Observers were quick to read the fine print: The constitutional review would reset the clock on presidential term limits, potentially extending Putin’s grip on power until 2036. A referendum was scheduled for April and Putin seemed to be heading for a life presidency.
What followed instead was an annus horribilis for Russia, and perhaps Putin’s toughest year yet.
As Covid-19 began to spread around the world, Russia briefly appeared to be at the forefront. The country sealed its border with China and Putin boasted that the virus was “under control”, thanks to what he described as robust early steps to stop the spread of the disease.
But this approach was little more than swagger and spin. Shortly after the government announced a nationwide lockdown that began on March 28, it became clear the country was in the throes of a major public health crisis.
The government was forced to postpone the referendum on constitutional changes.
Doubts were growing over how well the Kremlin was handling the pandemic and whether it agreed with the Russian public on the severity of the crisis.
Those suspicions only grew when Russian doctors and medical staff took to social media to sound the alarm over underfunded hospitals and the death toll they said was higher than what was officially recognized. Reports of frontline healthcare workers falling from windows and fires caused by faulty Russian-made fans have further eroded public confidence.
Russia’s economic situation was also dire. The country was mired in a coronavirus-induced recession, made worse by falling global oil prices, a key export.
By mid-year, the World Bank predicted that Russia’s GDP growth for 2020 would decline by 6%, an 11-year low, accompanied by soaring unemployment and rising poverty levels.
Such deep economic tension threatened to derail the political program of the ruling United Russia party by exposing the deep weaknesses of the social pact that kept Putin in power for two decades.
Putin’s political sustainability is often attributed to a simple bargain between him and his citizens: accepting limited political competition in exchange for stability and a steady rise in living standards. But in the midst of the pandemic, that deal started to crumble.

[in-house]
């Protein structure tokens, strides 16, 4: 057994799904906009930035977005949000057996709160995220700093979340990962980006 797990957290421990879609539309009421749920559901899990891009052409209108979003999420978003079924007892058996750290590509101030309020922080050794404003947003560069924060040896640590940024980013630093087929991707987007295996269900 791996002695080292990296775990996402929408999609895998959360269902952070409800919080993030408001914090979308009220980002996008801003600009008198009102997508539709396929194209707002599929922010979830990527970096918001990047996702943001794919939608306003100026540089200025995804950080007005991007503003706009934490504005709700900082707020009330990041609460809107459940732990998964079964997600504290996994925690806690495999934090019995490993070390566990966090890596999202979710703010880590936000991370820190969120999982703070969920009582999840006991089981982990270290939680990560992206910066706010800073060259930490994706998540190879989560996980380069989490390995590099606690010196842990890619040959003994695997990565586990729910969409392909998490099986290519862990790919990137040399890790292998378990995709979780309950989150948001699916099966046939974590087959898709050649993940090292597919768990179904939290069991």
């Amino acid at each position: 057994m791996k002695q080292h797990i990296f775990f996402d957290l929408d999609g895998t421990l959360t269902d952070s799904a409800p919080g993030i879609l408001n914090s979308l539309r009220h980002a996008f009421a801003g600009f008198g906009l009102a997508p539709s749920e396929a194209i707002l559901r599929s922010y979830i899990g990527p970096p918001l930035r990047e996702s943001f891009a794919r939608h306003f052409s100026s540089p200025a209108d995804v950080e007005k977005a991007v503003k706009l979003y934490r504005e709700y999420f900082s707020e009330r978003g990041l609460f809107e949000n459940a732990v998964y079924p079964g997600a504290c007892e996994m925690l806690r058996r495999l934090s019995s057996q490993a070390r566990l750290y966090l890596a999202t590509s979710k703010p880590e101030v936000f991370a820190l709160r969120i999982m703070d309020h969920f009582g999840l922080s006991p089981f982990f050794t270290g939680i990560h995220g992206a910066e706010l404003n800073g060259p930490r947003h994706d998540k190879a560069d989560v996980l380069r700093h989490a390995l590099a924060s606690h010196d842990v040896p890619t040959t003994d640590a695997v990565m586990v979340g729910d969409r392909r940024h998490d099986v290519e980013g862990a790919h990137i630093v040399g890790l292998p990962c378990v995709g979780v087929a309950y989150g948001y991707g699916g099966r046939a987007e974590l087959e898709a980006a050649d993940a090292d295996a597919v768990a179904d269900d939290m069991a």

In July, protests erupted in the far eastern city of Khabarovsk, where thousands took to the streets in extremely unusual street protests in support of the region’s governor, Sergei Furgal, who had been arrested and charged. for orchestrating the murders of two businessmen in 2004 and 2005. Furgal has denied any involvement in the murders. His supporters viewed the case as a politically motivated prosecution of a regional opponent of United Russia.
Perhaps equally worrying for the Kremlin, street protests swept through neighboring Belarus in August, after outgoing President Alexander Lukashenko, often described as the last European dictator, claimed victory in an election according to observers. , marred by widespread fraud.
Lukashenko, who has ruled since 1994, refused to step down and his security forces brutalized and detained thousands of Belarusians, leaving the Kremlin faced with the uncomfortable scenario of citizens of a neighboring and closely allied country refusing to play with fictitious democracy Russian way. .
The Kremlin succeeded in organizing the national referendum which guaranteed constitutional changes, with the help of a nationwide voting campaign, a public holiday and the mobilization of the country’s general public sector, which makes up a large part of the workforce.
But Putin’s system of led democracy experienced a new moment of crisis later in August, when opposition leader Alexey Navalny became seriously ill during a flight from the Siberian city of Tomsk to Moscow.